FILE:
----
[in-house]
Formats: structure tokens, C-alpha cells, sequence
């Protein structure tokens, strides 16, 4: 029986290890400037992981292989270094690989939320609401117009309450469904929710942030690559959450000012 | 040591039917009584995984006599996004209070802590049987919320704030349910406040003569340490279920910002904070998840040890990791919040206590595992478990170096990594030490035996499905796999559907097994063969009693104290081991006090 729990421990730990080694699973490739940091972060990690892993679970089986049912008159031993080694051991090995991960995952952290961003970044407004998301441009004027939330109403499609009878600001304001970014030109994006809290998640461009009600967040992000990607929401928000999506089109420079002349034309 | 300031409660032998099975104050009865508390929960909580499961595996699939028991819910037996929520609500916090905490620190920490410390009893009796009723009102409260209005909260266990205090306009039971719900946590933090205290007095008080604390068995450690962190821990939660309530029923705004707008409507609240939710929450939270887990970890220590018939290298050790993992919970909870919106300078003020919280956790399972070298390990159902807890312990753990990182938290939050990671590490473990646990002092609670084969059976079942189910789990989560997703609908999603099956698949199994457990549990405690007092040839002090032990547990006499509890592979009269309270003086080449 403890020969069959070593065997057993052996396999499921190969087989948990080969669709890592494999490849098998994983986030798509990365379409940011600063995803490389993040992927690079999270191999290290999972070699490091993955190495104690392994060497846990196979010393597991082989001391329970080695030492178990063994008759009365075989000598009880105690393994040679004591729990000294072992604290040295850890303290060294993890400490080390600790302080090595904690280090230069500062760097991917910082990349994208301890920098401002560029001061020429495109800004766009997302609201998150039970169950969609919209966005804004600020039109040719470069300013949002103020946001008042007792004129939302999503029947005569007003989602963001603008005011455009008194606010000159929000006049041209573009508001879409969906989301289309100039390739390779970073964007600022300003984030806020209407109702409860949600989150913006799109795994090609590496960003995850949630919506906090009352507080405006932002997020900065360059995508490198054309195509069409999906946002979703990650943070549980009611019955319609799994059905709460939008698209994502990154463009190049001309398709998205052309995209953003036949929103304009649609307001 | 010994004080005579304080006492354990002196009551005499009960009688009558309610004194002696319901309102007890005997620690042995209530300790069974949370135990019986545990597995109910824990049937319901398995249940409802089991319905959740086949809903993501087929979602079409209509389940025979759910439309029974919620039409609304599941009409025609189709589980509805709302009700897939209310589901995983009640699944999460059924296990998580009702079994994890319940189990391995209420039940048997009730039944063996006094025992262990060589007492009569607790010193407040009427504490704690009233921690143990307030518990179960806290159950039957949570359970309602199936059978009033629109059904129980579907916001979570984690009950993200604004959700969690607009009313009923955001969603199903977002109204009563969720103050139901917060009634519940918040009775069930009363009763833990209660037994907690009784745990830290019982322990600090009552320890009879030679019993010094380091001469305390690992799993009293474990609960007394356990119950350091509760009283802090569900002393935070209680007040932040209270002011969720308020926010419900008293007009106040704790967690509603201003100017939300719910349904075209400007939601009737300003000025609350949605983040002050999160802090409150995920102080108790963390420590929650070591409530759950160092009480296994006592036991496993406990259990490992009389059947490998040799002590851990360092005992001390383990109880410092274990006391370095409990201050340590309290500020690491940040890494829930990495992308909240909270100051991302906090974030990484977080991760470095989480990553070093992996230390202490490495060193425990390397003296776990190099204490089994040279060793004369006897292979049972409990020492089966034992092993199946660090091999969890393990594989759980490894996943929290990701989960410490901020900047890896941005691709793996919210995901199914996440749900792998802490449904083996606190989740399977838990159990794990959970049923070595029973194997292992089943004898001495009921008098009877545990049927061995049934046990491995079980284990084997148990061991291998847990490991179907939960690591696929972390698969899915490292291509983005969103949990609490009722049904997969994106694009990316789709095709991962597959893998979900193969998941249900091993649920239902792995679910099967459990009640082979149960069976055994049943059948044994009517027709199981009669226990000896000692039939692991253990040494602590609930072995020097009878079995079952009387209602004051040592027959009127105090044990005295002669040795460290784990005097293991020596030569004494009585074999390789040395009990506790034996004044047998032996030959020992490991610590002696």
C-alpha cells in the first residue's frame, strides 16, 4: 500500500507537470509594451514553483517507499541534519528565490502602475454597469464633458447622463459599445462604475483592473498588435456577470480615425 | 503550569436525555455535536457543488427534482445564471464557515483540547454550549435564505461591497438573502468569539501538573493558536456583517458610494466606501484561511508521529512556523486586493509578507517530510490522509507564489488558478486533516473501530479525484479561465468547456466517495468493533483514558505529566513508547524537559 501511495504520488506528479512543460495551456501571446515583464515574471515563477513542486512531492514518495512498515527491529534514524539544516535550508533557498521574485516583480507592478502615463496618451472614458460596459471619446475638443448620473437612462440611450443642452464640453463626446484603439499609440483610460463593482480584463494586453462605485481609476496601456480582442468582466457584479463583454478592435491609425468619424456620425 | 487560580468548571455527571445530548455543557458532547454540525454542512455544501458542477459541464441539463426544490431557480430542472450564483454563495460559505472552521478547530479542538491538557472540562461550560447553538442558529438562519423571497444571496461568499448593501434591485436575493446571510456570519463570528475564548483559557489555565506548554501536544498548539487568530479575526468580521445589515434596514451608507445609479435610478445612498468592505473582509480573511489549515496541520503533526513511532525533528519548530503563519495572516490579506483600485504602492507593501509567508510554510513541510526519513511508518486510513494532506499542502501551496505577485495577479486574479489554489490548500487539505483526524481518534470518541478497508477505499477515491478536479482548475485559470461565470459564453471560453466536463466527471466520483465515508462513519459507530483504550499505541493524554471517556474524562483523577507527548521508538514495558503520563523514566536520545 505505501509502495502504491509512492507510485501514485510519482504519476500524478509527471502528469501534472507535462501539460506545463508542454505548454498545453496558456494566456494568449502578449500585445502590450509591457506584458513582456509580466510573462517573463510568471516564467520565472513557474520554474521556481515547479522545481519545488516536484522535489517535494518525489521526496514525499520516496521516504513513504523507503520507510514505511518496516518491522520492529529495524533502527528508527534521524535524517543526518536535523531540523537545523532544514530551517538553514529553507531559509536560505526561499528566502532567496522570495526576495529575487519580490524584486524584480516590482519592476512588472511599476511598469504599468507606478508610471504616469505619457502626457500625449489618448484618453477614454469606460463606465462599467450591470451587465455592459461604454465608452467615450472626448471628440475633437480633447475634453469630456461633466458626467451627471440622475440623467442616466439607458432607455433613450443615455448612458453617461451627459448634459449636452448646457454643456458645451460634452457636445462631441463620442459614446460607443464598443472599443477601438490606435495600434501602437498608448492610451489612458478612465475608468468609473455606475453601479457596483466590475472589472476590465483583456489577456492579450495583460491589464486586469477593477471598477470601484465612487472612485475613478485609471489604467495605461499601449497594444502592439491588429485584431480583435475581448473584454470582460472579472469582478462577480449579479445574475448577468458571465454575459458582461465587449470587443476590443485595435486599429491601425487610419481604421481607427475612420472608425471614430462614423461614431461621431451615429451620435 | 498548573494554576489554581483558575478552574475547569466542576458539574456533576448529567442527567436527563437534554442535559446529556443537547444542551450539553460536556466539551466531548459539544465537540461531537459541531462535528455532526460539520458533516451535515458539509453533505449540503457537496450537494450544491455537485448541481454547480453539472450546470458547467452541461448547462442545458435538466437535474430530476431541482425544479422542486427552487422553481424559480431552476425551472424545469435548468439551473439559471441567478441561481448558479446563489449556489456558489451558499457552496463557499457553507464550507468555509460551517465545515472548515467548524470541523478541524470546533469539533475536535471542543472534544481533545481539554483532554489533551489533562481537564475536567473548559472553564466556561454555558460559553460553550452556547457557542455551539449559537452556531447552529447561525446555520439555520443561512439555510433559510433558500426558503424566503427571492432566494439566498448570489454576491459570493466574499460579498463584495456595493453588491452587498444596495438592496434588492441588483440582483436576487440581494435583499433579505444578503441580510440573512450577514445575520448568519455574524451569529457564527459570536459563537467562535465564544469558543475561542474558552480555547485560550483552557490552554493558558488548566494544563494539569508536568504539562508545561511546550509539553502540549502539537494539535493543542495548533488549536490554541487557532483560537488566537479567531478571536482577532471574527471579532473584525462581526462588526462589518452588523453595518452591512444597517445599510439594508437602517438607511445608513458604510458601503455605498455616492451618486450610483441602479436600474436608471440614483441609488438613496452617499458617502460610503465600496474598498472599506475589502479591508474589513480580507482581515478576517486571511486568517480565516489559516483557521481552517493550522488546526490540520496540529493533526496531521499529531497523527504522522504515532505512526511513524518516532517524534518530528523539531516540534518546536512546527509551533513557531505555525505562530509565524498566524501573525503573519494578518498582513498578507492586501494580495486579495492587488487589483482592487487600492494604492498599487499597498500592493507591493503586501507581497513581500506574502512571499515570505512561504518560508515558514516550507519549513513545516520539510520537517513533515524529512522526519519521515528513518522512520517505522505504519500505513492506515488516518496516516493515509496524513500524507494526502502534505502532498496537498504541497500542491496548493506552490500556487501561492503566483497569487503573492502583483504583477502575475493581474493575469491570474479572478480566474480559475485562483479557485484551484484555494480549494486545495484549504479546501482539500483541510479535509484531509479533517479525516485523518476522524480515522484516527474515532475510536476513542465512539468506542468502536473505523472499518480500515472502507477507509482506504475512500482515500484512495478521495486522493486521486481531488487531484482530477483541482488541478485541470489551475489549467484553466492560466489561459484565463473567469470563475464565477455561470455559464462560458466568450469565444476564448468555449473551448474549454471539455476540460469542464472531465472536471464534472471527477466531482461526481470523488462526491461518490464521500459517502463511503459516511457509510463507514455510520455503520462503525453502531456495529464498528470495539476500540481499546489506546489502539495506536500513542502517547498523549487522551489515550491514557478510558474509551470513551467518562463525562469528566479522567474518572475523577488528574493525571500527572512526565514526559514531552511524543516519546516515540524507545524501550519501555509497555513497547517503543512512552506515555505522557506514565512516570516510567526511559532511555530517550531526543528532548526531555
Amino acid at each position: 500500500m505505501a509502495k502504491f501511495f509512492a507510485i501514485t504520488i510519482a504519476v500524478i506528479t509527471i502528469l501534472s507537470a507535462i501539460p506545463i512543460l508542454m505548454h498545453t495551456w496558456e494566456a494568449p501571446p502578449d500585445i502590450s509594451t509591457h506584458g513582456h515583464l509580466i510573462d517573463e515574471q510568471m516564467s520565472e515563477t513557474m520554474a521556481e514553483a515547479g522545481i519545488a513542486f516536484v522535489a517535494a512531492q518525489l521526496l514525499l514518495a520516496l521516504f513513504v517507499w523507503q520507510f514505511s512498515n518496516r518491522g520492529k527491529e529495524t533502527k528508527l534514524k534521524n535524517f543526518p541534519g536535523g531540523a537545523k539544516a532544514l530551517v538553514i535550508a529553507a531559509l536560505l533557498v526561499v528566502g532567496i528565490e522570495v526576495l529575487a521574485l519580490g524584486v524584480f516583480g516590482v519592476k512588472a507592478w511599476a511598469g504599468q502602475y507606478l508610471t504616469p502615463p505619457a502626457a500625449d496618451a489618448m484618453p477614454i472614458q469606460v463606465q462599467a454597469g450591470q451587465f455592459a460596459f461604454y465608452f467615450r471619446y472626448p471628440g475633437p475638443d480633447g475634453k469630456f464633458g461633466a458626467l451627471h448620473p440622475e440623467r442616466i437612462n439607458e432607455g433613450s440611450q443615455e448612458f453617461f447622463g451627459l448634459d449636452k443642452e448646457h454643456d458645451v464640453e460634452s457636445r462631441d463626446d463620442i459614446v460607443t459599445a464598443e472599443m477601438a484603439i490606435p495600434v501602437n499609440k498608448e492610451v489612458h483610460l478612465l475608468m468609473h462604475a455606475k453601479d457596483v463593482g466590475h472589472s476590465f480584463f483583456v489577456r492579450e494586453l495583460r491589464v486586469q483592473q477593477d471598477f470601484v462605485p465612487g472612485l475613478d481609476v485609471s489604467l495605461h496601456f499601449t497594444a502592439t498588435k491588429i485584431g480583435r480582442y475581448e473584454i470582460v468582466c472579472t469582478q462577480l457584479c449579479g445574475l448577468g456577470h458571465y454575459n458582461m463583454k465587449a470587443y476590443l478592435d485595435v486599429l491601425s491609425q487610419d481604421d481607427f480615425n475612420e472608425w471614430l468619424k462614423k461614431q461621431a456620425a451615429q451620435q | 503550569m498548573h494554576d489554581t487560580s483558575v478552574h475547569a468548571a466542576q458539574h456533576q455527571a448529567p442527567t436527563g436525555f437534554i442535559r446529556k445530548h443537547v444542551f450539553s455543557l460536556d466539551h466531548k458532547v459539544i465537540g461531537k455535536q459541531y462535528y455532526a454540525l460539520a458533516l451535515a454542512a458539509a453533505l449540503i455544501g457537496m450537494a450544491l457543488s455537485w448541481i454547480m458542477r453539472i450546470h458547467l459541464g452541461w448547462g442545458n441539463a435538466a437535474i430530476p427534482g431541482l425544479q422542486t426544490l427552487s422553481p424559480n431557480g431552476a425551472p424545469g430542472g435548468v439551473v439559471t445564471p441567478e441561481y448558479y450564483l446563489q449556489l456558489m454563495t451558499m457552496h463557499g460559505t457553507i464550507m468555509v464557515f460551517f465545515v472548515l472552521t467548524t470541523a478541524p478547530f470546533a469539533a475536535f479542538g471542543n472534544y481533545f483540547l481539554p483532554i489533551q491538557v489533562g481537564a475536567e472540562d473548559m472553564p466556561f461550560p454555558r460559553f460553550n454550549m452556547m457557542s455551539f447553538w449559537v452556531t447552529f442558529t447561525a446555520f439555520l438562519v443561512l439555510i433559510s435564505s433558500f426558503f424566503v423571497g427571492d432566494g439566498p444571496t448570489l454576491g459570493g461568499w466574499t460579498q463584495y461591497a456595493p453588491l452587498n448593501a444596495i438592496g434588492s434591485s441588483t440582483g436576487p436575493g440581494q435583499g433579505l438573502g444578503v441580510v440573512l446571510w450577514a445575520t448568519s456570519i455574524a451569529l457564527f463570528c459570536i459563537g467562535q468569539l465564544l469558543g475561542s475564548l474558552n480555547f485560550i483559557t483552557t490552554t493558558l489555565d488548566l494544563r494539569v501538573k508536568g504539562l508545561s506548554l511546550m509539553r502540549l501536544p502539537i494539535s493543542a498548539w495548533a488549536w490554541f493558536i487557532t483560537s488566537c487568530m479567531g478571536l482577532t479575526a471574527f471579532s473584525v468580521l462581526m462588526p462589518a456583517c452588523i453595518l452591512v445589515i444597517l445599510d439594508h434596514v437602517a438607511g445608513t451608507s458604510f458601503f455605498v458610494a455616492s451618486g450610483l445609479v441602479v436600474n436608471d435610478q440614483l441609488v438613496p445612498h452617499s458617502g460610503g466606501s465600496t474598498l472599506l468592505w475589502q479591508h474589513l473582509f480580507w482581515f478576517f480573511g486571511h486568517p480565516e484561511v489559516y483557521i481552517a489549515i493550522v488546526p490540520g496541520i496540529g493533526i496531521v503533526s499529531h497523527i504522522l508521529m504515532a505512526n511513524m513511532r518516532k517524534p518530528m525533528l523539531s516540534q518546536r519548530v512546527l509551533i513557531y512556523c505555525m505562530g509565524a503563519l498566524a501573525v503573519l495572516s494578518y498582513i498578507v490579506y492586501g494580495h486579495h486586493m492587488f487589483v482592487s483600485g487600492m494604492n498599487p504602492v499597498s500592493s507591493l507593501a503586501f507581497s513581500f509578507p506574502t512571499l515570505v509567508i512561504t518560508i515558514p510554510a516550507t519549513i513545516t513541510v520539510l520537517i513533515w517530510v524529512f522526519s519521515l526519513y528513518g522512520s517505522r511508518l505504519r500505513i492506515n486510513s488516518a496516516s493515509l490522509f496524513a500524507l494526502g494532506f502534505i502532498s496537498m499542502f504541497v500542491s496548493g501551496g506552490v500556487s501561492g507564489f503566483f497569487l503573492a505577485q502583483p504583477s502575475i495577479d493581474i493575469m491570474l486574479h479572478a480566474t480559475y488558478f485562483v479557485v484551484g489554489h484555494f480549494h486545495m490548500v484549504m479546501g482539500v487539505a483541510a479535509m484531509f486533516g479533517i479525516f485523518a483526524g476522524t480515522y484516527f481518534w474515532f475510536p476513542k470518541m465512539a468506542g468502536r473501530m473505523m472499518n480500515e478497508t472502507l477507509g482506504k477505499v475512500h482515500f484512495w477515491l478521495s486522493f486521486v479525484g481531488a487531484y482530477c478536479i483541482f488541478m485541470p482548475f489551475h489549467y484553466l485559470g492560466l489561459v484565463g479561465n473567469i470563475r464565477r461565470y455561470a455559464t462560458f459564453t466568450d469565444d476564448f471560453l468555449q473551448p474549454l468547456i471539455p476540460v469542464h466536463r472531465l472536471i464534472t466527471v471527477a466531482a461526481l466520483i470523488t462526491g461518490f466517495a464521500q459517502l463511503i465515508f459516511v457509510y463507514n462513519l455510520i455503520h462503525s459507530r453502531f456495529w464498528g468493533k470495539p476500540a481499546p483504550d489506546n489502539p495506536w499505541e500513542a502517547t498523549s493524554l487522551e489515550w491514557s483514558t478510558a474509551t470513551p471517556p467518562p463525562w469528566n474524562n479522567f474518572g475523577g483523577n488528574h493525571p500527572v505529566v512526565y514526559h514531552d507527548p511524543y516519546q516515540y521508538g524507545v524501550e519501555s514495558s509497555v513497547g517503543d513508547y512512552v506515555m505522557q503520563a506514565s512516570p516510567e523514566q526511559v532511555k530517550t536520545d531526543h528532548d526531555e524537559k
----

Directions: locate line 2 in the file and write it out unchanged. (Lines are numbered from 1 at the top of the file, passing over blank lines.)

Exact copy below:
Formats: structure tokens, C-alpha cells, sequence